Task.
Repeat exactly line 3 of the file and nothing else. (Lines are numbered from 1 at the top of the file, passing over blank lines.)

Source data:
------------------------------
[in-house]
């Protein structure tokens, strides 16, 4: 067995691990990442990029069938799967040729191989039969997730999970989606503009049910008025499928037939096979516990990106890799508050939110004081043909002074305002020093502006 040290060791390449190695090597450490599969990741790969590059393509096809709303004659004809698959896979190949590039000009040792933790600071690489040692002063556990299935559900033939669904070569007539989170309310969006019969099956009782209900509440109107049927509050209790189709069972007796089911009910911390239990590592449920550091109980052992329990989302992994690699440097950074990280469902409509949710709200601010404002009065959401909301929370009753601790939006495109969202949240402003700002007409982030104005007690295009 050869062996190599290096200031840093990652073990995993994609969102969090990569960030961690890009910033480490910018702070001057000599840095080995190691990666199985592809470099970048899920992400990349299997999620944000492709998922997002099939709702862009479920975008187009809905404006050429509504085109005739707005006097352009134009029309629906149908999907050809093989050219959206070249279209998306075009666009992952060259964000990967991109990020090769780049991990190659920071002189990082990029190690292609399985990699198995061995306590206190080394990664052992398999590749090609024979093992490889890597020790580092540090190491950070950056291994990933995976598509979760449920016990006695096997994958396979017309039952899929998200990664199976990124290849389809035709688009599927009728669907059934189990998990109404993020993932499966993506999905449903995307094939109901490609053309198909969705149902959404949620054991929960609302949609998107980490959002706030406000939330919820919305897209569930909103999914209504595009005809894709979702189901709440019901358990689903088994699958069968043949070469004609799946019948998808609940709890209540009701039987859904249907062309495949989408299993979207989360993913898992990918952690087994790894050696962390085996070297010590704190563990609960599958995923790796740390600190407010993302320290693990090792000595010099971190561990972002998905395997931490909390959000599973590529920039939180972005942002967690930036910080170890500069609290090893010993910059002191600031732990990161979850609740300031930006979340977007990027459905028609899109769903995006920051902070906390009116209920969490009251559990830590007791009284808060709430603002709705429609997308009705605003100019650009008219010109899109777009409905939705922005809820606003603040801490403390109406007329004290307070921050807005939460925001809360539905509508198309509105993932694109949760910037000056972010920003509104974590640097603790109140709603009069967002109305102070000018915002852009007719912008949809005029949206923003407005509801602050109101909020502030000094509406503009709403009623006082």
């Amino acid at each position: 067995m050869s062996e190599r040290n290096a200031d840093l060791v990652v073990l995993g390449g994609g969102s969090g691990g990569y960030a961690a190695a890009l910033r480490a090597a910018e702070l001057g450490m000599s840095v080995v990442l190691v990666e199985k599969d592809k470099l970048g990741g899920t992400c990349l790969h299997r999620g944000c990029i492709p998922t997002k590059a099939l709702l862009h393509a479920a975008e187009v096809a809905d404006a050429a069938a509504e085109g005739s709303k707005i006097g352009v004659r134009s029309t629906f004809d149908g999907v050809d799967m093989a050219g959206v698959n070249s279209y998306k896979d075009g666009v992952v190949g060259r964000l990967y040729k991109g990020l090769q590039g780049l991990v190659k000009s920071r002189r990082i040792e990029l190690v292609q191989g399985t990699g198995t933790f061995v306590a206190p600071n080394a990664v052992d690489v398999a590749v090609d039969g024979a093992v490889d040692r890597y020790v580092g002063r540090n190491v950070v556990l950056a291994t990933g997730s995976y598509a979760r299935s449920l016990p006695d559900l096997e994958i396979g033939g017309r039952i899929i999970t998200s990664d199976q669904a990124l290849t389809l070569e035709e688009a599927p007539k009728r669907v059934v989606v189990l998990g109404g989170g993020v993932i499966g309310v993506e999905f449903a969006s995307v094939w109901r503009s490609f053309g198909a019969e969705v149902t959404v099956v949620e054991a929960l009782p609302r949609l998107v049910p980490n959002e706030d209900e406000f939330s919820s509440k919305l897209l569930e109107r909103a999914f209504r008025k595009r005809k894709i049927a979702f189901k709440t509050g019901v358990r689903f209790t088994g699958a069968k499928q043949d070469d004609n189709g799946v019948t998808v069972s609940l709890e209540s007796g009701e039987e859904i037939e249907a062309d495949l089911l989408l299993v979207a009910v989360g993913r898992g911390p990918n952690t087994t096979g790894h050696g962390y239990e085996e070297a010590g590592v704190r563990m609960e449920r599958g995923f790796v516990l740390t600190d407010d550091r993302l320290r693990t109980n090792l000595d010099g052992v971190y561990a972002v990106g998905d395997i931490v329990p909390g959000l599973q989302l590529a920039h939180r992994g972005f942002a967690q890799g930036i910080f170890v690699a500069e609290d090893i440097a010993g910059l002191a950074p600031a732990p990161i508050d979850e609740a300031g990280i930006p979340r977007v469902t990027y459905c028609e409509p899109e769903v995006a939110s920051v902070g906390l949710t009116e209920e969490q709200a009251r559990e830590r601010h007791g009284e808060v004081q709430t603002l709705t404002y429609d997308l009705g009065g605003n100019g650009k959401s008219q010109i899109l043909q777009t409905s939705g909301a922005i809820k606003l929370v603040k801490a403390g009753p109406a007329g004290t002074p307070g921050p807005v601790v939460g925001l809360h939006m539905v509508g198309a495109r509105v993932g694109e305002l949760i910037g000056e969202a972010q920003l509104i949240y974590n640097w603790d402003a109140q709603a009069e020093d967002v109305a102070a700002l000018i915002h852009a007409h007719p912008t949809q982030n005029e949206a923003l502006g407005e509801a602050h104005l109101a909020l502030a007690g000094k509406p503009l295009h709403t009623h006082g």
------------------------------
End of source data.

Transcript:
């Amino acid at each position: 067995m050869s062996e190599r040290n290096a200031d840093l060791v990652v073990l995993g390449g994609g969102s969090g691990g990569y960030a961690a190695a890009l910033r480490a090597a910018e702070l001057g450490m000599s840095v080995v990442l190691v990666e199985k599969d592809k470099l970048g990741g899920t992400c990349l790969h299997r999620g944000c990029i492709p998922t997002k590059a099939l709702l862009h393509a479920a975008e187009v096809a809905d404006a050429a069938a509504e085109g005739s709303k707005i006097g352009v004659r134009s029309t629906f004809d149908g999907v050809d799967m093989a050219g959206v698959n070249s279209y998306k896979d075009g666009v992952v190949g060259r964000l990967y040729k991109g990020l090769q590039g780049l991990v190659k000009s920071r002189r990082i040792e990029l190690v292609q191989g399985t990699g198995t933790f061995v306590a206190p600071n080394a990664v052992d690489v398999a590749v090609d039969g024979a093992v490889d040692r890597y020790v580092g002063r540090n190491v950070v556990l950056a291994t990933g997730s995976y598509a979760r299935s449920l016990p006695d559900l096997e994958i396979g033939g017309r039952i899929i999970t998200s990664d199976q669904a990124l290849t389809l070569e035709e688009a599927p007539k009728r669907v059934v989606v189990l998990g109404g989170g993020v993932i499966g309310v993506e999905f449903a969006s995307v094939w109901r503009s490609f053309g198909a019969e969705v149902t959404v099956v949620e054991a929960l009782p609302r949609l998107v049910p980490n959002e706030d209900e406000f939330s919820s509440k919305l897209l569930e109107r909103a999914f209504r008025k595009r005809k894709i049927a979702f189901k709440t509050g019901v358990r689903f209790t088994g699958a069968k499928q043949d070469d004609n189709g799946v019948t998808v069972s609940l709890e209540s007796g009701e039987e859904i037939e249907a062309d495949l089911l989408l299993v979207a009910v989360g993913r898992g911390p990918n952690t087994t096979g790894h050696g962390y239990e085996e070297a010590g590592v704190r563990m609960e449920r599958g995923f790796v516990l740390t600190d407010d550091r993302l320290r693990t109980n090792l000595d010099g052992v971190y561990a972002v990106g998905d395997i931490v329990p909390g959000l599973q989302l590529a920039h939180r992994g972005f942002a967690q890799g930036i910080f170890v690699a500069e609290d090893i440097a010993g910059l002191a950074p600031a732990p990161i508050d979850e609740a300031g990280i930006p979340r977007v469902t990027y459905c028609e409509p899109e769903v995006a939110s920051v902070g906390l949710t009116e209920e969490q709200a009251r559990e830590r601010h007791g009284e808060v004081q709430t603002l709705t404002y429609d997308l009705g009065g605003n100019g650009k959401s008219q010109i899109l043909q777009t409905s939705g909301a922005i809820k606003l929370v603040k801490a403390g009753p109406a007329g004290t002074p307070g921050p807005v601790v939460g925001l809360h939006m539905v509508g198309a495109r509105v993932g694109e305002l949760i910037g000056e969202a972010q920003l509104i949240y974590n640097w603790d402003a109140q709603a009069e020093d967002v109305a102070a700002l000018i915002h852009a007409h007719p912008t949809q982030n005029e949206a923003l502006g407005e509801a602050h104005l109101a909020l502030a007690g000094k509406p503009l295009h709403t009623h006082g």